The prime meridian, though not a “real thing,” rules the life of everyone on the planet; it’s the place at which the world’s longitude is set at zero degrees, giving humans the ability to standardize the measures of both longitude and time. Since 1884, the prime meridian has been fixed at the Royal Observatory, in Greenwich, United Kingdom, though improved measurement technology has since adjusted it a little to the east of its original location. But imagine a time, not too long ago, when there were more than twenty prime meridians, with nations often using their own capitals to designate the zero-degree point, causing great confusion for explorers, navigators, astronomers, and others.
Professor Charles Withers, who is Ogilvie Chair of Geography at the University of Edinburgh, discusses the challenges and dangers of attempting to navigate a world with multiple prime meridians as increased globalization and advances in transportation made the seas busier and brought nations closer together. Withers reveals how, even though all could see the danger and confusion caused by reliance on multiple meridians, unravelling centuries of national practices and prejudices to arrive at agreement on a single location proved difficult, partly because it threatened to raise the importance of science over that of politics.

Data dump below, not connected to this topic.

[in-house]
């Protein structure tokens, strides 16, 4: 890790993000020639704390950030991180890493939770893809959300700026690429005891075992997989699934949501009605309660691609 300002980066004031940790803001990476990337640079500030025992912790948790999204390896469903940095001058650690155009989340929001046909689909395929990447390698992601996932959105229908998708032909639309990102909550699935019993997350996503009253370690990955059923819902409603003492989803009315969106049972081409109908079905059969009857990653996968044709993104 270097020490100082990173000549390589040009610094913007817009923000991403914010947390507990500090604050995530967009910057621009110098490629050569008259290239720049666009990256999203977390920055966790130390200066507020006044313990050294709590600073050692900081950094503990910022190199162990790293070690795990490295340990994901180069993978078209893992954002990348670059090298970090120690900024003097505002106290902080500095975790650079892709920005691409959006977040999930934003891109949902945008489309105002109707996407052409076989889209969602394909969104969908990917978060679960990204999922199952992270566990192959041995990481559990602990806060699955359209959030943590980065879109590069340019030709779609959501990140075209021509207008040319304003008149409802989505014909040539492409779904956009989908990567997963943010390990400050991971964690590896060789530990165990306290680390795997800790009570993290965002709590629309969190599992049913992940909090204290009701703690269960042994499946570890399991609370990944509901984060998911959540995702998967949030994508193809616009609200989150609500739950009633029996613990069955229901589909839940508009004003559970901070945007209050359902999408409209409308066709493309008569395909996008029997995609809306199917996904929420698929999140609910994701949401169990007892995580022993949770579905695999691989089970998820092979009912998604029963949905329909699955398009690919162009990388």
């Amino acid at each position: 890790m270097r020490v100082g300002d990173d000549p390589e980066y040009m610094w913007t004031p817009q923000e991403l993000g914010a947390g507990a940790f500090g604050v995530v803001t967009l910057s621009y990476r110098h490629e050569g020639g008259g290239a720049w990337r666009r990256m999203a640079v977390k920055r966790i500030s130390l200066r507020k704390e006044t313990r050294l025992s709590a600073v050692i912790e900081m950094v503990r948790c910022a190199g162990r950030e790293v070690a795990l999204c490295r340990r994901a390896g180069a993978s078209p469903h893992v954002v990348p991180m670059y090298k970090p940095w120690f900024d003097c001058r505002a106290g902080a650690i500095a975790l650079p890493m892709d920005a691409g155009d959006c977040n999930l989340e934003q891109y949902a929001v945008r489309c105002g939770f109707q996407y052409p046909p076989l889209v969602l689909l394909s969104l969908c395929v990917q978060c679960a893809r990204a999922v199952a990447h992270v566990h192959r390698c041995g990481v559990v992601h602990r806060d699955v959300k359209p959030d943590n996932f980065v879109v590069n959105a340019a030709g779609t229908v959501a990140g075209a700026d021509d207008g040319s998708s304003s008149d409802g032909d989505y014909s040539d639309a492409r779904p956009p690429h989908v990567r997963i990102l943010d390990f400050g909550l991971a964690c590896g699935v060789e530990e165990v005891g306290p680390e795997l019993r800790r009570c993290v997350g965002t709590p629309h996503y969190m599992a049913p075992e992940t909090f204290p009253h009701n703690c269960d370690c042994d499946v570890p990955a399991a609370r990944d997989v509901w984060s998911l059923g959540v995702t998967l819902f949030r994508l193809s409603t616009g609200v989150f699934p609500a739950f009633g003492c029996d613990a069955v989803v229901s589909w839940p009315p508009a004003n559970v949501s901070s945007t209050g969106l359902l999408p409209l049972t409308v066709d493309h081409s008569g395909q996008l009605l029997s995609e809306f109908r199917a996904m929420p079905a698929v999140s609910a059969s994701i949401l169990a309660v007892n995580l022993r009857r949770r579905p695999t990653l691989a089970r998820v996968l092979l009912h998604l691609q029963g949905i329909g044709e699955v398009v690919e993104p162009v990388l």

In 1884, after other attempts to arrive at agreement had failed, geographers, astronomers, navigators, and politicians from over twenty countries convened an International Meridian Conference in Washington, DC, to propose a single prime meridian “for the good of the world.” This was the first such conference at which delegates could cast their votes on behalf of nations.
Today’s travelers and scientists owe much to the fact that, despite difficulties (including an attempted bombing), the 1884 International Meridian Conference agreed upon and established a single prime meridian to make the world a safer, more easily measurable place.
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